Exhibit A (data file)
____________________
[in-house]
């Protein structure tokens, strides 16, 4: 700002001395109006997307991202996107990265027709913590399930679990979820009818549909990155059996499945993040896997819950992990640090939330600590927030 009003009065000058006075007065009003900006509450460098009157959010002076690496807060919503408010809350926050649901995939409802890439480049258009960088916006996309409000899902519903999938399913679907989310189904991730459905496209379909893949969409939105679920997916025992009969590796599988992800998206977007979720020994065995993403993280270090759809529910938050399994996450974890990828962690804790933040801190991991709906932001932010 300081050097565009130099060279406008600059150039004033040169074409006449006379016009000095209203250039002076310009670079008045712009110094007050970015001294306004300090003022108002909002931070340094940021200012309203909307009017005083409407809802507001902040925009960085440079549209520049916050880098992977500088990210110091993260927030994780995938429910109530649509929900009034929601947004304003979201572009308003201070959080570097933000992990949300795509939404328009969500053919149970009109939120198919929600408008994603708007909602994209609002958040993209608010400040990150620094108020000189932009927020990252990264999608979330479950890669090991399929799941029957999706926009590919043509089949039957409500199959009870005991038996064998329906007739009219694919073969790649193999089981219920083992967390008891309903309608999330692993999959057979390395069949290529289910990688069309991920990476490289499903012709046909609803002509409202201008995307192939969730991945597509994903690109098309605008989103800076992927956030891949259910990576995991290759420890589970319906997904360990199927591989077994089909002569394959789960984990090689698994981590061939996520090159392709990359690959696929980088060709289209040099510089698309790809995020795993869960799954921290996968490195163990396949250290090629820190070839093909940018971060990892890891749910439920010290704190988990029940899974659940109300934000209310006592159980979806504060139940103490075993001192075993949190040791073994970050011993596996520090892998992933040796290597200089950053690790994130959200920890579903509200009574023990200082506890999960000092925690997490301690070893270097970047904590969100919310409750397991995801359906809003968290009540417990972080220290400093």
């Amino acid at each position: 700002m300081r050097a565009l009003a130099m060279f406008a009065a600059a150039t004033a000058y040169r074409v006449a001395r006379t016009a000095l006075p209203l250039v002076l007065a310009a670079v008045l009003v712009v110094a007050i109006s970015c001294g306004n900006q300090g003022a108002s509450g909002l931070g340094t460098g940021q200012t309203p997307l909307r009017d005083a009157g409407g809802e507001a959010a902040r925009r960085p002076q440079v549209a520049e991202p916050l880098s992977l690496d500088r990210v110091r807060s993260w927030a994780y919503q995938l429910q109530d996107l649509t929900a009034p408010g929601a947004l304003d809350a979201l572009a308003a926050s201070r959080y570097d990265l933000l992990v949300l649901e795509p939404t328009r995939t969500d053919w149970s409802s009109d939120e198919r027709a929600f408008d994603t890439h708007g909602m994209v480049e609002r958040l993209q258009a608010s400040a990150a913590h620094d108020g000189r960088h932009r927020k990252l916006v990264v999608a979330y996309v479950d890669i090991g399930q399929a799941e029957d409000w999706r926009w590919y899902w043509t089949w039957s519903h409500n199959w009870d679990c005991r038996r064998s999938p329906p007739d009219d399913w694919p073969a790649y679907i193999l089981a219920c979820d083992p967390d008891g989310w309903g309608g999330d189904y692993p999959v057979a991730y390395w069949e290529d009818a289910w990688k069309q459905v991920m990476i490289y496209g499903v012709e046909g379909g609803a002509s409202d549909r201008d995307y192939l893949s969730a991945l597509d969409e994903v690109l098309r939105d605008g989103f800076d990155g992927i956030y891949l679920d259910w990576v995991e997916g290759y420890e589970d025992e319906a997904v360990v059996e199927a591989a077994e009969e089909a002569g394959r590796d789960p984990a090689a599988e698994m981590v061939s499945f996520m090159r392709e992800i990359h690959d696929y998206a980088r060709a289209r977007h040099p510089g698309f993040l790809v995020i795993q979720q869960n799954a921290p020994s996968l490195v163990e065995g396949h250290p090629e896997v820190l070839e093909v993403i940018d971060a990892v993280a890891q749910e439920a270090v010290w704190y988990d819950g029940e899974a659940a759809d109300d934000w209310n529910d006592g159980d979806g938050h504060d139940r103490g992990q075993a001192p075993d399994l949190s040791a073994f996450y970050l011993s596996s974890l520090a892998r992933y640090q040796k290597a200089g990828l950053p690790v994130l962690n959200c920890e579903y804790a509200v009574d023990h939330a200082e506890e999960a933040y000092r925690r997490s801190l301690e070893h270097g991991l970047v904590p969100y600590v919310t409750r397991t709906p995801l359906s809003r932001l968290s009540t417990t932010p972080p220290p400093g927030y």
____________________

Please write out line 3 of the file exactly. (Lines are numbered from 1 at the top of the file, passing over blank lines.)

């Amino acid at each position: 700002m300081r050097a565009l009003a130099m060279f406008a009065a600059a150039t004033a000058y040169r074409v006449a001395r006379t016009a000095l006075p209203l250039v002076l007065a310009a670079v008045l009003v712009v110094a007050i109006s970015c001294g306004n900006q300090g003022a108002s509450g909002l931070g340094t460098g940021q200012t309203p997307l909307r009017d005083a009157g409407g809802e507001a959010a902040r925009r960085p002076q440079v549209a520049e991202p916050l880098s992977l690496d500088r990210v110091r807060s993260w927030a994780y919503q995938l429910q109530d996107l649509t929900a009034p408010g929601a947004l304003d809350a979201l572009a308003a926050s201070r959080y570097d990265l933000l992990v949300l649901e795509p939404t328009r995939t969500d053919w149970s409802s009109d939120e198919r027709a929600f408008d994603t890439h708007g909602m994209v480049e609002r958040l993209q258009a608010s400040a990150a913590h620094d108020g000189r960088h932009r927020k990252l916006v990264v999608a979330y996309v479950d890669i090991g399930q399929a799941e029957d409000w999706r926009w590919y899902w043509t089949w039957s519903h409500n199959w009870d679990c005991r038996r064998s999938p329906p007739d009219d399913w694919p073969a790649y679907i193999l089981a219920c979820d083992p967390d008891g989310w309903g309608g999330d189904y692993p999959v057979a991730y390395w069949e290529d009818a289910w990688k069309q459905v991920m990476i490289y496209g499903v012709e046909g379909g609803a002509s409202d549909r201008d995307y192939l893949s969730a991945l597509d969409e994903v690109l098309r939105d605008g989103f800076d990155g992927i956030y891949l679920d259910w990576v995991e997916g290759y420890e589970d025992e319906a997904v360990v059996e199927a591989a077994e009969e089909a002569g394959r590796d789960p984990a090689a599988e698994m981590v061939s499945f996520m090159r392709e992800i990359h690959d696929y998206a980088r060709a289209r977007h040099p510089g698309f993040l790809v995020i795993q979720q869960n799954a921290p020994s996968l490195v163990e065995g396949h250290p090629e896997v820190l070839e093909v993403i940018d971060a990892v993280a890891q749910e439920a270090v010290w704190y988990d819950g029940e899974a659940a759809d109300d934000w209310n529910d006592g159980d979806g938050h504060d139940r103490g992990q075993a001192p075993d399994l949190s040791a073994f996450y970050l011993s596996s974890l520090a892998r992933y640090q040796k290597a200089g990828l950053p690790v994130l962690n959200c920890e579903y804790a509200v009574d023990h939330a200082e506890e999960a933040y000092r925690r997490s801190l301690e070893h270097g991991l970047v904590p969100y600590v919310t409750r397991t709906p995801l359906s809003r932001l968290s009540t417990t932010p972080p220290p400093g927030y």